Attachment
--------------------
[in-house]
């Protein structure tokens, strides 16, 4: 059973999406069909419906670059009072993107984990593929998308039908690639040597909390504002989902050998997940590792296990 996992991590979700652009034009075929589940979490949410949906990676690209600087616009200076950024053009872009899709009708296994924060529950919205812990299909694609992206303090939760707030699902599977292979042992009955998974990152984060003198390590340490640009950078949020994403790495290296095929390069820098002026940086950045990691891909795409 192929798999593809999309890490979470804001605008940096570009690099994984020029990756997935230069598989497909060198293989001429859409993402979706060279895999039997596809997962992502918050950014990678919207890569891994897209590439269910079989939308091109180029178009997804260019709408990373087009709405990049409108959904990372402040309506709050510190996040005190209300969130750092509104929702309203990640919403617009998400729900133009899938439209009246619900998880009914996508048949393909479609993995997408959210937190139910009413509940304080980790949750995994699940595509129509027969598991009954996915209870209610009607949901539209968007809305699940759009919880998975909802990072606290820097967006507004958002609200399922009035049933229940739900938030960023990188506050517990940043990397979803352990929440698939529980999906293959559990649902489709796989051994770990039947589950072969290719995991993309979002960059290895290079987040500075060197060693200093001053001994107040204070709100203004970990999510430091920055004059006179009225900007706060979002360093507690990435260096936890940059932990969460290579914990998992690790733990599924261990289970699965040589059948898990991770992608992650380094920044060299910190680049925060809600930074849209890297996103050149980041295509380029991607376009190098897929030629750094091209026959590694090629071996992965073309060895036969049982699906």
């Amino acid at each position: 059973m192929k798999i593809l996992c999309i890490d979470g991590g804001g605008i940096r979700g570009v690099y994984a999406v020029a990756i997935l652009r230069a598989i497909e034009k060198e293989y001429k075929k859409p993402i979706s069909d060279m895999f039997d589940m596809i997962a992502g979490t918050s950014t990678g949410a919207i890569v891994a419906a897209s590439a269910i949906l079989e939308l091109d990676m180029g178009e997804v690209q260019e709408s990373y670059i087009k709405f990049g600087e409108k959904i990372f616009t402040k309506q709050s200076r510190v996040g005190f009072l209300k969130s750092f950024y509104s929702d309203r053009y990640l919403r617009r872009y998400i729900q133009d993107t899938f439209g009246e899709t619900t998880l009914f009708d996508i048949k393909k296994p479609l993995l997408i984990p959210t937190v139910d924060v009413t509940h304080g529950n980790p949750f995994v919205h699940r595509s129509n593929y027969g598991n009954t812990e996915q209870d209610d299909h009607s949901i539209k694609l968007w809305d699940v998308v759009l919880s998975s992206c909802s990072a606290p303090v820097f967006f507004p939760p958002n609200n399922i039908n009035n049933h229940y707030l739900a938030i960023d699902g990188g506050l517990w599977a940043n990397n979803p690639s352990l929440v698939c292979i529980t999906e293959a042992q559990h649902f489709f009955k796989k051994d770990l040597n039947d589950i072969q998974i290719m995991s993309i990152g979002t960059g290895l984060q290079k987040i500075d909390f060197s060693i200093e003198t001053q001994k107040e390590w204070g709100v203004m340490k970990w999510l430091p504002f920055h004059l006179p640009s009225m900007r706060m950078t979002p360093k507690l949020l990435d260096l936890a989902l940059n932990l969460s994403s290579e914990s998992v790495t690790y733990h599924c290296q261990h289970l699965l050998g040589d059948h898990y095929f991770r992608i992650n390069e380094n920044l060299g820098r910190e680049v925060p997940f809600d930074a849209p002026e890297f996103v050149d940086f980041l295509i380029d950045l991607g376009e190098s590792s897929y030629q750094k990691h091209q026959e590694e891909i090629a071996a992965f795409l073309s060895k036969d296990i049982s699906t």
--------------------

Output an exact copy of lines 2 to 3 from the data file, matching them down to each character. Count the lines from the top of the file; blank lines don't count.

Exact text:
């Protein structure tokens, strides 16, 4: 059973999406069909419906670059009072993107984990593929998308039908690639040597909390504002989902050998997940590792296990 996992991590979700652009034009075929589940979490949410949906990676690209600087616009200076950024053009872009899709009708296994924060529950919205812990299909694609992206303090939760707030699902599977292979042992009955998974990152984060003198390590340490640009950078949020994403790495290296095929390069820098002026940086950045990691891909795409 192929798999593809999309890490979470804001605008940096570009690099994984020029990756997935230069598989497909060198293989001429859409993402979706060279895999039997596809997962992502918050950014990678919207890569891994897209590439269910079989939308091109180029178009997804260019709408990373087009709405990049409108959904990372402040309506709050510190996040005190209300969130750092509104929702309203990640919403617009998400729900133009899938439209009246619900998880009914996508048949393909479609993995997408959210937190139910009413509940304080980790949750995994699940595509129509027969598991009954996915209870209610009607949901539209968007809305699940759009919880998975909802990072606290820097967006507004958002609200399922009035049933229940739900938030960023990188506050517990940043990397979803352990929440698939529980999906293959559990649902489709796989051994770990039947589950072969290719995991993309979002960059290895290079987040500075060197060693200093001053001994107040204070709100203004970990999510430091920055004059006179009225900007706060979002360093507690990435260096936890940059932990969460290579914990998992690790733990599924261990289970699965040589059948898990991770992608992650380094920044060299910190680049925060809600930074849209890297996103050149980041295509380029991607376009190098897929030629750094091209026959590694090629071996992965073309060895036969049982699906």
């Amino acid at each position: 059973m192929k798999i593809l996992c999309i890490d979470g991590g804001g605008i940096r979700g570009v690099y994984a999406v020029a990756i997935l652009r230069a598989i497909e034009k060198e293989y001429k075929k859409p993402i979706s069909d060279m895999f039997d589940m596809i997962a992502g979490t918050s950014t990678g949410a919207i890569v891994a419906a897209s590439a269910i949906l079989e939308l091109d990676m180029g178009e997804v690209q260019e709408s990373y670059i087009k709405f990049g600087e409108k959904i990372f616009t402040k309506q709050s200076r510190v996040g005190f009072l209300k969130s750092f950024y509104s929702d309203r053009y990640l919403r617009r872009y998400i729900q133009d993107t899938f439209g009246e899709t619900t998880l009914f009708d996508i048949k393909k296994p479609l993995l997408i984990p959210t937190v139910d924060v009413t509940h304080g529950n980790p949750f995994v919205h699940r595509s129509n593929y027969g598991n009954t812990e996915q209870d209610d299909h009607s949901i539209k694609l968007w809305d699940v998308v759009l919880s998975s992206c909802s990072a606290p303090v820097f967006f507004p939760p958002n609200n399922i039908n009035n049933h229940y707030l739900a938030i960023d699902g990188g506050l517990w599977a940043n990397n979803p690639s352990l929440v698939c292979i529980t999906e293959a042992q559990h649902f489709f009955k796989k051994d770990l040597n039947d589950i072969q998974i290719m995991s993309i990152g979002t960059g290895l984060q290079k987040i500075d909390f060197s060693i200093e003198t001053q001994k107040e390590w204070g709100v203004m340490k970990w999510l430091p504002f920055h004059l006179p640009s009225m900007r706060m950078t979002p360093k507690l949020l990435d260096l936890a989902l940059n932990l969460s994403s290579e914990s998992v790495t690790y733990h599924c290296q261990h289970l699965l050998g040589d059948h898990y095929f991770r992608i992650n390069e380094n920044l060299g820098r910190e680049v925060p997940f809600d930074a849209p002026e890297f996103v050149d940086f980041l295509i380029d950045l991607g376009e190098s590792s897929y030629q750094k990691h091209q026959e590694e891909i090629a071996a992965f795409l073309s060895k036969d296990i049982s699906t």